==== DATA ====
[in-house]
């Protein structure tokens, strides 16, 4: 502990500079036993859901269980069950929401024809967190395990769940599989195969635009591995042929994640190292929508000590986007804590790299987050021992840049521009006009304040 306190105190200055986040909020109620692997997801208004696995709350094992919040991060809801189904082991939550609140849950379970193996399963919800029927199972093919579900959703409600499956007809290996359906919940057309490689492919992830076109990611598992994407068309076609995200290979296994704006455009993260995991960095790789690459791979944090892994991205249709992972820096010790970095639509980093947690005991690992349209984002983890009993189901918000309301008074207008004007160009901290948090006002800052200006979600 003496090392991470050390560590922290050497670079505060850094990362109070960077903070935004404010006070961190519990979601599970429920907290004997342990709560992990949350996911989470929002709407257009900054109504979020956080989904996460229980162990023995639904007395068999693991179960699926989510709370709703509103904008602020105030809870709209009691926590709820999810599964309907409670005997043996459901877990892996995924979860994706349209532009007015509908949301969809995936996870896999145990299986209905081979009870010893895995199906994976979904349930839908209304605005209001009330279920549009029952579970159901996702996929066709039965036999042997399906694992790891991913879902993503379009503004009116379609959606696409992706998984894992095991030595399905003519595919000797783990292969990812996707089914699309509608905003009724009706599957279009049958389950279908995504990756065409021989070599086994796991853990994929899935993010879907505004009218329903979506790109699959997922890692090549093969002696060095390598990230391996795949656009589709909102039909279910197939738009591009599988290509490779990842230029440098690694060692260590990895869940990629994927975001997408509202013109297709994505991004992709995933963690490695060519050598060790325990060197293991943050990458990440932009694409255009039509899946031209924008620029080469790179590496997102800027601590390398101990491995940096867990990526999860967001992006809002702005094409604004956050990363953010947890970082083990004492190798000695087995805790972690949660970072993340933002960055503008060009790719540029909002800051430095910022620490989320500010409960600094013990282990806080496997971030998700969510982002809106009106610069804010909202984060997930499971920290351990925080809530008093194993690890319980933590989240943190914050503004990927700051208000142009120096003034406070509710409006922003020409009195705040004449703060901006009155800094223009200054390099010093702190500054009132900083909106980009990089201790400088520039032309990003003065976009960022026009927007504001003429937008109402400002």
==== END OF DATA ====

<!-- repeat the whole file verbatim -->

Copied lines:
[in-house]
């Protein structure tokens, strides 16, 4: 502990500079036993859901269980069950929401024809967190395990769940599989195969635009591995042929994640190292929508000590986007804590790299987050021992840049521009006009304040 306190105190200055986040909020109620692997997801208004696995709350094992919040991060809801189904082991939550609140849950379970193996399963919800029927199972093919579900959703409600499956007809290996359906919940057309490689492919992830076109990611598992994407068309076609995200290979296994704006455009993260995991960095790789690459791979944090892994991205249709992972820096010790970095639509980093947690005991690992349209984002983890009993189901918000309301008074207008004007160009901290948090006002800052200006979600 003496090392991470050390560590922290050497670079505060850094990362109070960077903070935004404010006070961190519990979601599970429920907290004997342990709560992990949350996911989470929002709407257009900054109504979020956080989904996460229980162990023995639904007395068999693991179960699926989510709370709703509103904008602020105030809870709209009691926590709820999810599964309907409670005997043996459901877990892996995924979860994706349209532009007015509908949301969809995936996870896999145990299986209905081979009870010893895995199906994976979904349930839908209304605005209001009330279920549009029952579970159901996702996929066709039965036999042997399906694992790891991913879902993503379009503004009116379609959606696409992706998984894992095991030595399905003519595919000797783990292969990812996707089914699309509608905003009724009706599957279009049958389950279908995504990756065409021989070599086994796991853990994929899935993010879907505004009218329903979506790109699959997922890692090549093969002696060095390598990230391996795949656009589709909102039909279910197939738009591009599988290509490779990842230029440098690694060692260590990895869940990629994927975001997408509202013109297709994505991004992709995933963690490695060519050598060790325990060197293991943050990458990440932009694409255009039509899946031209924008620029080469790179590496997102800027601590390398101990491995940096867990990526999860967001992006809002702005094409604004956050990363953010947890970082083990004492190798000695087995805790972690949660970072993340933002960055503008060009790719540029909002800051430095910022620490989320500010409960600094013990282990806080496997971030998700969510982002809106009106610069804010909202984060997930499971920290351990925080809530008093194993690890319980933590989240943190914050503004990927700051208000142009120096003034406070509710409006922003020409009195705040004449703060901006009155800094223009200054390099010093702190500054009132900083909106980009990089201790400088520039032309990003003065976009960022026009927007504001003429937008109402400002």